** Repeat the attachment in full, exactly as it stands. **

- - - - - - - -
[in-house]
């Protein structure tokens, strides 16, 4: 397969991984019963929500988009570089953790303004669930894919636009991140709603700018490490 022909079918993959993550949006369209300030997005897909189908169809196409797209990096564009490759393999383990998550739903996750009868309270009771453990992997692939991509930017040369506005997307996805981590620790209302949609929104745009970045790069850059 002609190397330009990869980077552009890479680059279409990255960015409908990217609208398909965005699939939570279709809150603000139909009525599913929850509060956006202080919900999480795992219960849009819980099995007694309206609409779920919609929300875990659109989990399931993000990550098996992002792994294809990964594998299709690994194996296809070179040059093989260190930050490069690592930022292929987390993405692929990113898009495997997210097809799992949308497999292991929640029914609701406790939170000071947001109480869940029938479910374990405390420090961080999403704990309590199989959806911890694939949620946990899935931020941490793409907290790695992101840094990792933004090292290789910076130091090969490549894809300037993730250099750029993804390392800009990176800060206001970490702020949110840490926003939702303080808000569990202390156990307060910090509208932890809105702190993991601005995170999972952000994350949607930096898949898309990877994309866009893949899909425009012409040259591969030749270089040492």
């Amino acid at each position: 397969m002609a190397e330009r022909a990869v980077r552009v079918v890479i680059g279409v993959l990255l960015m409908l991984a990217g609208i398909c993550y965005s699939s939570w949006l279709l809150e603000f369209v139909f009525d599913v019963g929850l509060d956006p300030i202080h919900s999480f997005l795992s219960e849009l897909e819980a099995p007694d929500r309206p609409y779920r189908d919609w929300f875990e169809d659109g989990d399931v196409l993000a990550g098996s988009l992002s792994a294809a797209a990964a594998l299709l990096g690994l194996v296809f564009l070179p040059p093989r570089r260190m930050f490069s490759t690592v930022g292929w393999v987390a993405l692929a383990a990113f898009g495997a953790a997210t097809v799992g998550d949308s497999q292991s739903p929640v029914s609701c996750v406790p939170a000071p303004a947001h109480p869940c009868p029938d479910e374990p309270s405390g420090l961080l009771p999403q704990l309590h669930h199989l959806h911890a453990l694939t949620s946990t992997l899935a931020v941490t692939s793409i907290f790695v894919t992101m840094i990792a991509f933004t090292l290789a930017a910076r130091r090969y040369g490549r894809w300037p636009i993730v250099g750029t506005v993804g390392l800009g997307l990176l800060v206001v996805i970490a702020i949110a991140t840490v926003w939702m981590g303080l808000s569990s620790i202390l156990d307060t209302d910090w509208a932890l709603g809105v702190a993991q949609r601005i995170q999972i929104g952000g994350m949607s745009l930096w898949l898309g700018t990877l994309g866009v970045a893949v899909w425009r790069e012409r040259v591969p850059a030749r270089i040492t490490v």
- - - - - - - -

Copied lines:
[in-house]
């Protein structure tokens, strides 16, 4: 397969991984019963929500988009570089953790303004669930894919636009991140709603700018490490 022909079918993959993550949006369209300030997005897909189908169809196409797209990096564009490759393999383990998550739903996750009868309270009771453990992997692939991509930017040369506005997307996805981590620790209302949609929104745009970045790069850059 002609190397330009990869980077552009890479680059279409990255960015409908990217609208398909965005699939939570279709809150603000139909009525599913929850509060956006202080919900999480795992219960849009819980099995007694309206609409779920919609929300875990659109989990399931993000990550098996992002792994294809990964594998299709690994194996296809070179040059093989260190930050490069690592930022292929987390993405692929990113898009495997997210097809799992949308497999292991929640029914609701406790939170000071947001109480869940029938479910374990405390420090961080999403704990309590199989959806911890694939949620946990899935931020941490793409907290790695992101840094990792933004090292290789910076130091090969490549894809300037993730250099750029993804390392800009990176800060206001970490702020949110840490926003939702303080808000569990202390156990307060910090509208932890809105702190993991601005995170999972952000994350949607930096898949898309990877994309866009893949899909425009012409040259591969030749270089040492």
């Amino acid at each position: 397969m002609a190397e330009r022909a990869v980077r552009v079918v890479i680059g279409v993959l990255l960015m409908l991984a990217g609208i398909c993550y965005s699939s939570w949006l279709l809150e603000f369209v139909f009525d599913v019963g929850l509060d956006p300030i202080h919900s999480f997005l795992s219960e849009l897909e819980a099995p007694d929500r309206p609409y779920r189908d919609w929300f875990e169809d659109g989990d399931v196409l993000a990550g098996s988009l992002s792994a294809a797209a990964a594998l299709l990096g690994l194996v296809f564009l070179p040059p093989r570089r260190m930050f490069s490759t690592v930022g292929w393999v987390a993405l692929a383990a990113f898009g495997a953790a997210t097809v799992g998550d949308s497999q292991s739903p929640v029914s609701c996750v406790p939170a000071p303004a947001h109480p869940c009868p029938d479910e374990p309270s405390g420090l961080l009771p999403q704990l309590h669930h199989l959806h911890a453990l694939t949620s946990t992997l899935a931020v941490t692939s793409i907290f790695v894919t992101m840094i990792a991509f933004t090292l290789a930017a910076r130091r090969y040369g490549r894809w300037p636009i993730v250099g750029t506005v993804g390392l800009g997307l990176l800060v206001v996805i970490a702020i949110a991140t840490v926003w939702m981590g303080l808000s569990s620790i202390l156990d307060t209302d910090w509208a932890l709603g809105v702190a993991q949609r601005i995170q999972i929104g952000g994350m949607s745009l930096w898949l898309g700018t990877l994309g866009v970045a893949v899909w425009r790069e012409r040259v591969p850059a030749r270089i040492t490490v």